Confused by digital photos

Discussion in 'Digital Photography' started by donl1150, May 15, 2016.

  1. donl1150 macrumors newbie

    May 13, 2014
    I post this thinking that I am the only one not understanding how to deal with my digital pictures but I rather doubt that is the case. I will describe my situation with the hope I get some guidance that will lead me (and likely many others) out of the wilderness.

    My primary computer is now a MacBook Air but I still occasionally use my PC as well. Between my wife & myself, we also have 2 iPads & 2 iPhones. On all of these devices, we have digital pictures. We have a wireless network at home on which we have an Apple Airport Time Capsule & a Western Digital Network Attached Storage device. I also have increased my iCloud storage capacity to 50 GB.

    What I would like to do is consolidate all of our photos into one place (most logically the NAS) and then safely delete them all from our portable devices to free up that space. We would then use our iPhones or iPads to contain copies of only the most current pictures so we can ‘share’ with our friends & family. We want the ability to have pictures on our hand helds to 'come and go' as desired. I have watched a lot of You Tube videos that go in to great detail about photo ‘editors’ but I can find none that really shows me the basic 'big picture’ I am looking for.

    I have a sense that Apples Photo app with be the tool of choice but I really don’t know how to go about the mission. On top of that, I don’t understand how iTunes plays into the mix but I have a feeling that it too is a vital cog. I look forward to any and all comments that will help me in understanding the digital photo world that remains my wilderness.
  2. robgendreau macrumors 68040

    Jul 13, 2008
    Unfortunately Photos is sort of an all or nothing solution, and requires a library on a Mac.

    I'd recommend Mylio. It's designed around sharing images. Sort of like Dropbox: the same image folders exist on numerous different devices, all in sync. But unlike Dropbox you can sync different types of images: previews, thumbnails or full sized. This helps a lot with devices with limited storage.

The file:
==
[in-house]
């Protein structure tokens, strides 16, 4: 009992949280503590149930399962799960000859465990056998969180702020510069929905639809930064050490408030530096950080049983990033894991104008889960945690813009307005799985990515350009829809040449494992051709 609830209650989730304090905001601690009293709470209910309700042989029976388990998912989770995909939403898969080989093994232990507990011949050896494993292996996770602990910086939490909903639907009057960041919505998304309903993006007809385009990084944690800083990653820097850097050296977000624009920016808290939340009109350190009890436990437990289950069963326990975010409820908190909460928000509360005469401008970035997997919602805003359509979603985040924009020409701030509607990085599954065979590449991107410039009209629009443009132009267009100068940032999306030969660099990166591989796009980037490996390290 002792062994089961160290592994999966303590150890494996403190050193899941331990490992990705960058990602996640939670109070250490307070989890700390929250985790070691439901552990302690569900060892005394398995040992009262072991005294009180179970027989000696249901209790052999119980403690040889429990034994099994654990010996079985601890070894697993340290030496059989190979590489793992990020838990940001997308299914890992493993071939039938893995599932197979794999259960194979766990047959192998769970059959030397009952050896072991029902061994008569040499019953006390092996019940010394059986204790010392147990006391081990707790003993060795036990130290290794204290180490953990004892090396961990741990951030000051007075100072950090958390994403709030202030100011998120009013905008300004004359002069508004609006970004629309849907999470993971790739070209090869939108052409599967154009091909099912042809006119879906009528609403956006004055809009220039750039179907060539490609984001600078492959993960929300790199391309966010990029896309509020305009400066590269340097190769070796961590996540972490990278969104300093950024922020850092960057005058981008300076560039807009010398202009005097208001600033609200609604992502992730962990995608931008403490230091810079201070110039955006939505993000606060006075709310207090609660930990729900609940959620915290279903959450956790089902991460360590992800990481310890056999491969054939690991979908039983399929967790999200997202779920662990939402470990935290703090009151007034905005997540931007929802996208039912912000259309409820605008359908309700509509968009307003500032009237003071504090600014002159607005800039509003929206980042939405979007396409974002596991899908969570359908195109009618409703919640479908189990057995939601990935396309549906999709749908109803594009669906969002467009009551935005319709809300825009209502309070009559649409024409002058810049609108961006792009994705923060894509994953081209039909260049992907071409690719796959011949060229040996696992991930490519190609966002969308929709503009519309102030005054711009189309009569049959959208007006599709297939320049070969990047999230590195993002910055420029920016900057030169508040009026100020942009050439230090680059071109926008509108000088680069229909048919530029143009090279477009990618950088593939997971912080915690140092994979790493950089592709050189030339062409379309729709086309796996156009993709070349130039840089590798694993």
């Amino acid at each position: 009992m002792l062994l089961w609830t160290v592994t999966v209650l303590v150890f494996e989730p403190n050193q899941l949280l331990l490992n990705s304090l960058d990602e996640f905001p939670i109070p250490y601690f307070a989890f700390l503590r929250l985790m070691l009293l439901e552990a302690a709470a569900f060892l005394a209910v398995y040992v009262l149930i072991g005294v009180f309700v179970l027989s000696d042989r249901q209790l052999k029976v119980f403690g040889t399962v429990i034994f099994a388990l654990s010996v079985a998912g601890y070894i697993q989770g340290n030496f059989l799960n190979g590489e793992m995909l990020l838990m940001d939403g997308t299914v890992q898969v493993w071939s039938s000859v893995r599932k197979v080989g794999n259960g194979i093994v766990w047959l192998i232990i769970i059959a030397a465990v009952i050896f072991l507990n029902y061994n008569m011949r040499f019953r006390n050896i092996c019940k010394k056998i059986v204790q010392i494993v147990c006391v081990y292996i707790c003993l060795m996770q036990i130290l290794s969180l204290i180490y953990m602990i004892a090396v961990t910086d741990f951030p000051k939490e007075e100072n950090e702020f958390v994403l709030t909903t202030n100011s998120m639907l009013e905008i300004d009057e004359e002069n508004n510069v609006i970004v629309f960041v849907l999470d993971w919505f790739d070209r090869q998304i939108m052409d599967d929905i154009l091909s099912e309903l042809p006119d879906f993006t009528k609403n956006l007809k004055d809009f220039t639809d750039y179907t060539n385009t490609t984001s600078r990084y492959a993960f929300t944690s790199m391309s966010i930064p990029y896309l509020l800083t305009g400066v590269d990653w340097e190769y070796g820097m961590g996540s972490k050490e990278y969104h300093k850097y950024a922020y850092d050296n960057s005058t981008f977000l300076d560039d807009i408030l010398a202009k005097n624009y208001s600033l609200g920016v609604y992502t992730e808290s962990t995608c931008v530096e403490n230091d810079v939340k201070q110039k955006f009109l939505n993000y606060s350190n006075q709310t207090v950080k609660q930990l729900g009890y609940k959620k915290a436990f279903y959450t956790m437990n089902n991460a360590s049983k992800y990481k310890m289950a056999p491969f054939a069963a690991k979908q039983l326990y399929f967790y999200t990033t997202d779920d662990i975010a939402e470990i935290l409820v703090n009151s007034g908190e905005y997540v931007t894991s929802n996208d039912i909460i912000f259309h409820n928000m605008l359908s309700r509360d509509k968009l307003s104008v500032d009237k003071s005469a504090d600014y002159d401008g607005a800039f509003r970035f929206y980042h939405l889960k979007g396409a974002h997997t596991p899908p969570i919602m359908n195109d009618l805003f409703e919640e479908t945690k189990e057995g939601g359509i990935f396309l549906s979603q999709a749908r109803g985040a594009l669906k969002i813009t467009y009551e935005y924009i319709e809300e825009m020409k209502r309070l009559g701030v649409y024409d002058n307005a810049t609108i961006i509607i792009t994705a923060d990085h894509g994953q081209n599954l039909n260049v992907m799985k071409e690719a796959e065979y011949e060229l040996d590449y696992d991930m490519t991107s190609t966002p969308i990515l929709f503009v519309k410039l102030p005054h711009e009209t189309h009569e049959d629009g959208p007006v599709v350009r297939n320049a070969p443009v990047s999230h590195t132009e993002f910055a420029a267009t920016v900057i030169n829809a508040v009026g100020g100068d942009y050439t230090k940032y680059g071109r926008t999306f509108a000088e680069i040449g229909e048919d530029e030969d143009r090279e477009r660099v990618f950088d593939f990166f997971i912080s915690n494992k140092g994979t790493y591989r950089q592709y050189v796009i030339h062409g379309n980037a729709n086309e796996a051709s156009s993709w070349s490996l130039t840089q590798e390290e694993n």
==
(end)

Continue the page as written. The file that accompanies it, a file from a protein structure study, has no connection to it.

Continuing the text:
3. ApfelKuchen macrumors 68040

    Aug 28, 2012
    Between the coasts
    People are taking more photos than ever, and saving each and every one of them (more or less)...

    First off, iTunes is not part of this at all. While you can use iTunes to sync albums from the Photos app to put them onto your iOS devices, it's hardly the approach you'd want or need. When you connect an iOS device to your computer, both iTunes and Photos open, each for their own purposes. You could quit iTunes after it opened, and still be able to import images to Photos.

    Yes, the strategy of loading them all onto a NAS (and be sure to backup that NAS!), and then putting only the selected images into some sort of shared, universally-usable library makes some sense. The cloud (whether using a web-based photo sharing site, DropBox, iCloud Photo Library...) is the most effective way to be sure everyone who needs access to those images has it.

    I wouldn't say Photos can't be part of this solution at all - it's not quite all-or-nothing - but no matter what tools you use, you're likely to have added complications (and potentially, several of them) when you try to craft a custom solution. Every app developer biases things in favor of committing to their app - they work best when you're "all in." In the case of a database designed to manage images ("DAM" - digital asset manager), which is what both Photos and Lightroom are - while you have some flexibility as to where to store the contents, they do want you to keep everything within the database/catalog. Otherwise, you lose part of the benefit of using that approach. Effectively, anything outside of the catalog is in terra incognito. And as soon as you maintain two separate catalogs, life can get even more complicated.

    If you were to use Photos you might import the images from your cameras and iPhones to the NAS using Mac's Image Capture app. You could then use Photos' Import function to review those images and Import the Selected images into the Photos library. From there, you can use iCloud Photo Library - for all of your devices signed into that same iCloud account, you would have access to everything (and be able to edit the images on any of those). You can access and manipulate the iCloud Photo Library from a PC or non-Apple mobile device by signing into - you can upload and download images, create albums, edit and delete images, all from the web interface.

    For those family members who are not signed into that iCloud account, you could make Shared Albums and invite them to join the shared albums - those shared albums can be accessed via the Photos app on their iOS devices and Macs, and can be accessed by all others via web browser. You can even give them the right to add to and edit the contents of those albums.